How Do I Measure Brand Success?


To understand how to measure brand success, we first need to know what we mean by brand and the psychology behind human emotional and rational behaviours.

Brand or branding is a word that is often misused as a blanket term for anything related to design or visual. The Dictionary of Brand defines brand as “a person’s perception of a product, service, experience, or organisation.” The word ‘perception’ is critical here. Brand is intangible and lies in the mind of the beholder. So, the opinion of a brand therefore differs from person to person. This is why measuring brand success needs to consider a broad sample of opinion as well as hard data and statistics. To build and maintain a successful brand, it needs to connect with its audience and mean more to people. In return, it generates money, loyalty and advocacy.

Let’s start with the things that are easier to measure, which can define brand success. Analysis of the competitive landscape gives a strong indication of how a brand is influencing buying habits or customer behaviours. Look at the following areas against your competitors to define how successful you are in the market:

  • Revenue
  • Market share
  • Number of customers/users
  • Repeat transactions
  • Website traffic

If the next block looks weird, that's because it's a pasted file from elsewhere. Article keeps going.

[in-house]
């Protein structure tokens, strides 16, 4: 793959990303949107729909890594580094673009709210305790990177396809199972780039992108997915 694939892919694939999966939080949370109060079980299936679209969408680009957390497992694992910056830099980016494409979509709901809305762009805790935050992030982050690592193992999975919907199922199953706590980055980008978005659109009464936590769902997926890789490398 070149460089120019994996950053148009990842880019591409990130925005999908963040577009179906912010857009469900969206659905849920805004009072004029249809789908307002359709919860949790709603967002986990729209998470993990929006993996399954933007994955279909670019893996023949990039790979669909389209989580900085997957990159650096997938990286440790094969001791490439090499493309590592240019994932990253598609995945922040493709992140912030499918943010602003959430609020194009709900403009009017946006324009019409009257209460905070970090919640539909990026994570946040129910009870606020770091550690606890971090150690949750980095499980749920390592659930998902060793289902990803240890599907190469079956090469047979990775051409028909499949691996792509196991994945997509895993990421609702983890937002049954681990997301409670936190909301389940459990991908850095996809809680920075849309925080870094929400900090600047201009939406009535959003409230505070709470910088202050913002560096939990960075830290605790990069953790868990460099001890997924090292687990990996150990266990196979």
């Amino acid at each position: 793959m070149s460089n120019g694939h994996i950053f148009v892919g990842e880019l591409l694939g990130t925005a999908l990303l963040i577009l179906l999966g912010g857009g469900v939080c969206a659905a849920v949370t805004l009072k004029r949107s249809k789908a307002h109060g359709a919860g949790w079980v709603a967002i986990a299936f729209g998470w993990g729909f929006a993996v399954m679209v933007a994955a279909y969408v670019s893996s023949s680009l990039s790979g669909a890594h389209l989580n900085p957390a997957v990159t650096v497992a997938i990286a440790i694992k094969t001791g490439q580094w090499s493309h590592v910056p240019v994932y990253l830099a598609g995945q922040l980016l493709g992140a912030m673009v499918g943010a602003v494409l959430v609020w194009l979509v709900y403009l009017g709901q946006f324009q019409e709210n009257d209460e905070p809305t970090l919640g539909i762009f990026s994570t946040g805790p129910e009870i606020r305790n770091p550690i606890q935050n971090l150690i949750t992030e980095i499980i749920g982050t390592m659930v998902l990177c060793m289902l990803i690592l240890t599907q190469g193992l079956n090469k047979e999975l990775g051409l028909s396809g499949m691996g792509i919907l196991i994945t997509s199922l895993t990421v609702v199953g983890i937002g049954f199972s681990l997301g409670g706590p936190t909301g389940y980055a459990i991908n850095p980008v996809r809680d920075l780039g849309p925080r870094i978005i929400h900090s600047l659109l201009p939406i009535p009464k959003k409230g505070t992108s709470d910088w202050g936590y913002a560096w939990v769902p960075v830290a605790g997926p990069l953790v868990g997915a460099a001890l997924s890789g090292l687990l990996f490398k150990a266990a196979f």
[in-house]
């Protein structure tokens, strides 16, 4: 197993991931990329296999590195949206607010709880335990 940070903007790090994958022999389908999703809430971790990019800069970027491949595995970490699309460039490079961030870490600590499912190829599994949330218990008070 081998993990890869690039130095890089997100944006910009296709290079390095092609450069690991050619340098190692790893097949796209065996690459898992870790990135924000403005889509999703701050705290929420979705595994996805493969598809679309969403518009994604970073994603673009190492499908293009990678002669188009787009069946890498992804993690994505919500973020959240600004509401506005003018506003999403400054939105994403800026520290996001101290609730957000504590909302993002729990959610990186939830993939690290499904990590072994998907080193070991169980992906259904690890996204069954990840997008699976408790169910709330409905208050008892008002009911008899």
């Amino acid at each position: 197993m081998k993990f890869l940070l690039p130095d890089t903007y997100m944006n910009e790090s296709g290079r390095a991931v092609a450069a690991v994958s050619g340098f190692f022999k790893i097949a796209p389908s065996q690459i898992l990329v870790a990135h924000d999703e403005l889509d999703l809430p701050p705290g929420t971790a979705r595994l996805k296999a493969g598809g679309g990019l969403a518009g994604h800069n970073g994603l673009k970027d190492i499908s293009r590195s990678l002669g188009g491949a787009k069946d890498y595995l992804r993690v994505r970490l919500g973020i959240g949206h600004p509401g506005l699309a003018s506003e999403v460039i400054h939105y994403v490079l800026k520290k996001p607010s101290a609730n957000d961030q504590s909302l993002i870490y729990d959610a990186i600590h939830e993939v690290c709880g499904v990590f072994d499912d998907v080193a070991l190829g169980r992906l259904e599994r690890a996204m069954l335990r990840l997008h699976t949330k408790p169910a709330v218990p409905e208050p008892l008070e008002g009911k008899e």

• Social media followers
  • Google rankings

This is all data that can be easy to find on the internet or through conducting market research. However, data and statistics only paint half the picture of brand success.

Brand perception and brand awareness are harder to measure in terms of gathering binary results, but by applying the science of human understanding with modern technology we are now able to gauge areas where a brand may be succeeding or failing.

There are many key drivers that measure people’s emotional and rational responses to brand. Some emotional factors include aspiration, empathy, integrity and transparency. Product performance, differentiation, value for money and ease of access are all rational factors. By conducting market research based on these factors, we can analyse precisely what is driving a brand’s ‘pull and push’ performance. The power of a brand’s proposition is its pull performance, and the strength of a brand’s activation is its push performance.

Pull and push performance can also be measured against a competitor set to define how successful your brand is in the market. We can analyse marketing/advertising campaigns, design concepts and brand communications over time to see which emotional or rational drivers a brand needs to improve on to be more successful in the future. Qualitative feedback from market research is also important to further enrich brand guidance.

At Nalla, we bake brand effectiveness measures into every project and work with our clients to build objective criteria that we use to direct and judge our brand identities, campaigns or brand communications.

If you’re interested in finding out how your brand is currently performing, we can provide you with documented brand touchpoint analysis and comprehensive market positioning analysis. This defines a brand equity score and brand competitiveness ratings. We then leave you with an actionable brand brief that highlights the areas of opportunity and improvement.